An historic Greek film from 1930, thought for many decades to have been lost but which was recently found in France, has now been restored. A screening of the early “talkie” will premiere at the Stavros Niarchos Hall of the Greek National Opera (SNFCC) in February.
The black and white film “The Apaches of Athens,” which was discovered in the archives of the Cinémathèque Française, will return to the big screen with the support of the Stavros Niarchos Foundation (SNF), as a result of the collaboration between the Greek Film Archive Foundation and the Greek National Opera.
The film, by the brothers Gaziadis, based on Nikos Hadjiapostolou and Giannis Prineas’ legendary operetta of the same title, was the first-ever attempt to create a film with “sound and speech” in Greece.
Starring some legendary figures of the Greek music scene, including Petros Kyriakos, Mary Sayanou, Petros Epitropakis and Giannis Prineas, it was an extremely important link in the history of early Greek cinema. And it was thought to have been completely lost until just recently.
The key power of this filmed operetta lies in the lofty aesthetics of its filming, which splendidly records some of the most significant landmarks of Athens and its surroundings, while capturing the everyday life of the 1930s in the areas of Plaka, Psyrri, Agora, Thiseio, Gazi, Haftia, Syntagma Square, Omonia, Stadiou and Panepistimiou streets.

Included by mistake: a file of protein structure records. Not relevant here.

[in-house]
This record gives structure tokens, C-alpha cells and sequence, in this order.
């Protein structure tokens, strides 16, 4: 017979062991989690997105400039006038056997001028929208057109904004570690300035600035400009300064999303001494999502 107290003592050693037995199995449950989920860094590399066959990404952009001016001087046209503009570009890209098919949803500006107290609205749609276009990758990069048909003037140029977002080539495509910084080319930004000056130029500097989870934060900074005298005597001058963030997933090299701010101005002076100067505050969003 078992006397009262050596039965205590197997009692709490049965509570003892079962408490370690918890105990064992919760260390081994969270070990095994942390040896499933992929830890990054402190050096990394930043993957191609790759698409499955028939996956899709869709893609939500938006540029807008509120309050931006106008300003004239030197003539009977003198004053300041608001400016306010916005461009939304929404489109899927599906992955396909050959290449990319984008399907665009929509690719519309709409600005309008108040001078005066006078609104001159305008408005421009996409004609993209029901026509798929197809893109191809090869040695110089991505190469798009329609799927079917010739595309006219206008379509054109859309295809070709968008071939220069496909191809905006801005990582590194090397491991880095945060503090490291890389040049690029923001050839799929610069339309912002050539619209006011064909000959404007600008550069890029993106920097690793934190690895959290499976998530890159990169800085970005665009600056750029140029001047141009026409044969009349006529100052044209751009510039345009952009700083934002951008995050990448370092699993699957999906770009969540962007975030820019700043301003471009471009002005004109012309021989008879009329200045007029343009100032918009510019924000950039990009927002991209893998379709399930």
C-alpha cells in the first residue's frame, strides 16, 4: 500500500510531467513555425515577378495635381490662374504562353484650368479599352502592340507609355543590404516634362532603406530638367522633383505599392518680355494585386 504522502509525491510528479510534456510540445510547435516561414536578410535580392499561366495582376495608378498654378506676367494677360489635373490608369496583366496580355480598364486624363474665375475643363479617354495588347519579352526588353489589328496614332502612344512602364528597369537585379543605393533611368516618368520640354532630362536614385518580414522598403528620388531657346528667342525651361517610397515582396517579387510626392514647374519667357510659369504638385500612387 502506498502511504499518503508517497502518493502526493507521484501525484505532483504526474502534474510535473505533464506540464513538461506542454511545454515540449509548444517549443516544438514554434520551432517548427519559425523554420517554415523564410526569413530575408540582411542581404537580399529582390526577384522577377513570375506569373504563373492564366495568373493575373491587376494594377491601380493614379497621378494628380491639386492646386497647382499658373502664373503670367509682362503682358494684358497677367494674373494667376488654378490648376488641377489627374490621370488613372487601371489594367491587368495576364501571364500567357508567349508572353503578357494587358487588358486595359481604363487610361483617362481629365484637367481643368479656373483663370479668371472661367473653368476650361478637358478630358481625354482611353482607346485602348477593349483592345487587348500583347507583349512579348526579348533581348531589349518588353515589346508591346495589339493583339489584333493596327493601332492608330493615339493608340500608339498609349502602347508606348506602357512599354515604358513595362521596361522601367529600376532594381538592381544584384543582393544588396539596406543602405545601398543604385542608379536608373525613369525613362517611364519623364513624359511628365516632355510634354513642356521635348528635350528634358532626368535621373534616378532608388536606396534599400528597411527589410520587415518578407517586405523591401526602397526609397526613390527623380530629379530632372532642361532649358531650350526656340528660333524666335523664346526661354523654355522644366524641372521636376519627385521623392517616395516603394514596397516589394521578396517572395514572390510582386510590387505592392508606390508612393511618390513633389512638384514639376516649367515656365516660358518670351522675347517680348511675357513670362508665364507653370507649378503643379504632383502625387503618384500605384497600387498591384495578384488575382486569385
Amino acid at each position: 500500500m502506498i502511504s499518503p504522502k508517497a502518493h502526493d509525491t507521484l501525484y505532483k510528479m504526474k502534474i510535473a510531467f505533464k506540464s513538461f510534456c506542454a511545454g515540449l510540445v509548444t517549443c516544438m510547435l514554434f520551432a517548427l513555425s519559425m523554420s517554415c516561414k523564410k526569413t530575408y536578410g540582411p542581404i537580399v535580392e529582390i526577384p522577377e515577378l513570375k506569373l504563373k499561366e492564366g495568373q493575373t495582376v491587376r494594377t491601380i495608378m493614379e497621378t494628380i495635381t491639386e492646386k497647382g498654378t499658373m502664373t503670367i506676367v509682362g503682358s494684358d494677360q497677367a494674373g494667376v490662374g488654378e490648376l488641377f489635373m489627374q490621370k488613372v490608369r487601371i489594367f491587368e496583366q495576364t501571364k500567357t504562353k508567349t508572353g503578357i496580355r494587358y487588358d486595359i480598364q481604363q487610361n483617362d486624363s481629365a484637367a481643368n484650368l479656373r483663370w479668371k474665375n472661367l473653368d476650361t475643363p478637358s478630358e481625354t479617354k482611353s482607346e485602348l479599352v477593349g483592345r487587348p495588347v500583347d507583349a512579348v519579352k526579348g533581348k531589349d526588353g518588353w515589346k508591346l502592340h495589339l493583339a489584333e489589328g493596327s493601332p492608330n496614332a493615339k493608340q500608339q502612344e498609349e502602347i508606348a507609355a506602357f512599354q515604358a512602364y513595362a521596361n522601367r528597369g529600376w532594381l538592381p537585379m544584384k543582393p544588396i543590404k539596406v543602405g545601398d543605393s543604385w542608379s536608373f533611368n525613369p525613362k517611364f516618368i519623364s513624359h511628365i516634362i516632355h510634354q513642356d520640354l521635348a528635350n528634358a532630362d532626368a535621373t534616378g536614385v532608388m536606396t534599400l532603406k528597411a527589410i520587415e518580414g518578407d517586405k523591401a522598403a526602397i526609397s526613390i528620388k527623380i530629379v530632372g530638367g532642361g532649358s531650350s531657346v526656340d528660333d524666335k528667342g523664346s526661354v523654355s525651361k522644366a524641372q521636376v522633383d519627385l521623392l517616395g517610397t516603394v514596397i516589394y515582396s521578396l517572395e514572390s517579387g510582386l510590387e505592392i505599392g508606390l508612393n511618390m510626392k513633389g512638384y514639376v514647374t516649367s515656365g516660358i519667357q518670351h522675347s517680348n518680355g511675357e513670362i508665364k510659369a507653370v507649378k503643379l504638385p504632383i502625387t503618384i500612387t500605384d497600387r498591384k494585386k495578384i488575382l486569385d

There are even scenes which were filmed at the Tatoi Palace.
This screening of The Apaches of Athens will be performed to live music, in an effort to restore the work’s original – and forever lost – soundtrack. After its first presentation at the Greek National Opera, the restored copy of the film will travel to major film festivals for early cinema across the world.
The world premiere of the restored copy of this seminal film will happen on Saturday, February 15th, at 8 PM local time, at Stavros Niarchos Hall in the Greek National Opera.
There will be free admission for those with priority vouchers. Musical accompaniment for the film will be provided by the Hellenic Broadcasting Corporation Symphony Orchestra and Greek National Opera soloists. The conductor of the symphony is Anastasios Symeonidis.